19 Jul 2018
This morning’s June 2018 retail sales stated “strongest three-month-on-three-month growth since May 2001”.
However, looking further into the figures, it shows that June was down, admittedly on a strong April and May, according to one retail expert.
The key findings from the Retail Statistics showed:
Phil Mullis, Partner and Head of Retail and Wholesale at top-20 UK accountancy firm, Wilkins Kennedy, said: “Despite reports of some of the strongest growth in the sector since 2001, the figures from the previous two months, April and May, made up for sluggish growth from Quarter 1, 2018. June 2018 saw a reduction against May. Exceptionally good weather and the start of the World Cup gave a boost for food but non-food suffered.
“Even though the sector may benefit from this event, a potential boost in sales does not quite translate into sustained growth. A number of retailers continue to reduce their high street presence, in particular, both Mothercare and The Original Factory Shop via Company Voluntary Arrangement. In addition, we have seen the discount chain, Poundworld, fall into administration. Retail is fiercely competitive and, arguably, over-supplied and drops in footfall are biting into store estates.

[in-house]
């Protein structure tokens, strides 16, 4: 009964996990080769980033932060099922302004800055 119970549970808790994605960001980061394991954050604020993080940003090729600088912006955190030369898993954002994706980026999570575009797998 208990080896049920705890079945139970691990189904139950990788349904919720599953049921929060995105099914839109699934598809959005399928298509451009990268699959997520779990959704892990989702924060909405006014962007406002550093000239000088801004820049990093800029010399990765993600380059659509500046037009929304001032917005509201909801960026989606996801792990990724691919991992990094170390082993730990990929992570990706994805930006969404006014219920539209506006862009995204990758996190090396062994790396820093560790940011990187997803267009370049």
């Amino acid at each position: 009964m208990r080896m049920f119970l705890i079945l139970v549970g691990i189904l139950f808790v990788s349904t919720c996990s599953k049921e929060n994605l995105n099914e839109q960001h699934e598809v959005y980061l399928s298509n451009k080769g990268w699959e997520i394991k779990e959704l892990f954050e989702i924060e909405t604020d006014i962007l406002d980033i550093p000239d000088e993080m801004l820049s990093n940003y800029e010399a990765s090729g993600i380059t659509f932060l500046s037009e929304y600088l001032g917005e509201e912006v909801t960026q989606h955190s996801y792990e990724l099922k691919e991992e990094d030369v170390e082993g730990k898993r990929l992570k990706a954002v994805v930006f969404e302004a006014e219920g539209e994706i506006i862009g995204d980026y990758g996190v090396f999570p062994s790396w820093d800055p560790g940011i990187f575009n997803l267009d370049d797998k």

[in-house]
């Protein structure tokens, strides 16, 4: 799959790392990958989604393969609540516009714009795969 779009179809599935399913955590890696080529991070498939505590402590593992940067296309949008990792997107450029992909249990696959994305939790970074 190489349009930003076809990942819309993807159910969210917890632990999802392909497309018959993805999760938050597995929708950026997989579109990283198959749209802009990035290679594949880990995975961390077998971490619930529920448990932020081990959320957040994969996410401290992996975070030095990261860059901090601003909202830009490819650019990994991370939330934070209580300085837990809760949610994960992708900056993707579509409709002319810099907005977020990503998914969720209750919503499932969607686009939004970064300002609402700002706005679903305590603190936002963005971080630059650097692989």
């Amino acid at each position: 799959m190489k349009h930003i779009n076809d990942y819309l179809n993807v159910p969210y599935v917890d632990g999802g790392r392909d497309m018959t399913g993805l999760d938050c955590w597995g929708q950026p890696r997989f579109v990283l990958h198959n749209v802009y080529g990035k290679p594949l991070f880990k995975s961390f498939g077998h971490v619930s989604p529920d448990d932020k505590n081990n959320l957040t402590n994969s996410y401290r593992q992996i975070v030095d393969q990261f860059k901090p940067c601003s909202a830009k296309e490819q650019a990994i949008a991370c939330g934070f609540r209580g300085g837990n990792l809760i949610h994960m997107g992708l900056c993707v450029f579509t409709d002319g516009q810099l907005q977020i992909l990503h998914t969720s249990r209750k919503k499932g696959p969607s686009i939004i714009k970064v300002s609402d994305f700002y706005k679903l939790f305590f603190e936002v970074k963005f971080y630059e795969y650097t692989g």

“We also have to consider the overall backdrop of the economy. Wage growth over inflation is positive but people are still feeling the squeeze. That might be why some of the latest retail sales figures show a boost in some areas, such as grocery and not others. Simply because people are choosing more wisely about where they spend any spare cash.”
“We hope to see growth during July from the knock out stages of the World Cup – particularly as consumers enthusiastically backed England through the final stages. Let’s hope this has a positive impact on the figures but more needs to be done to ensure any growth is sustainable.”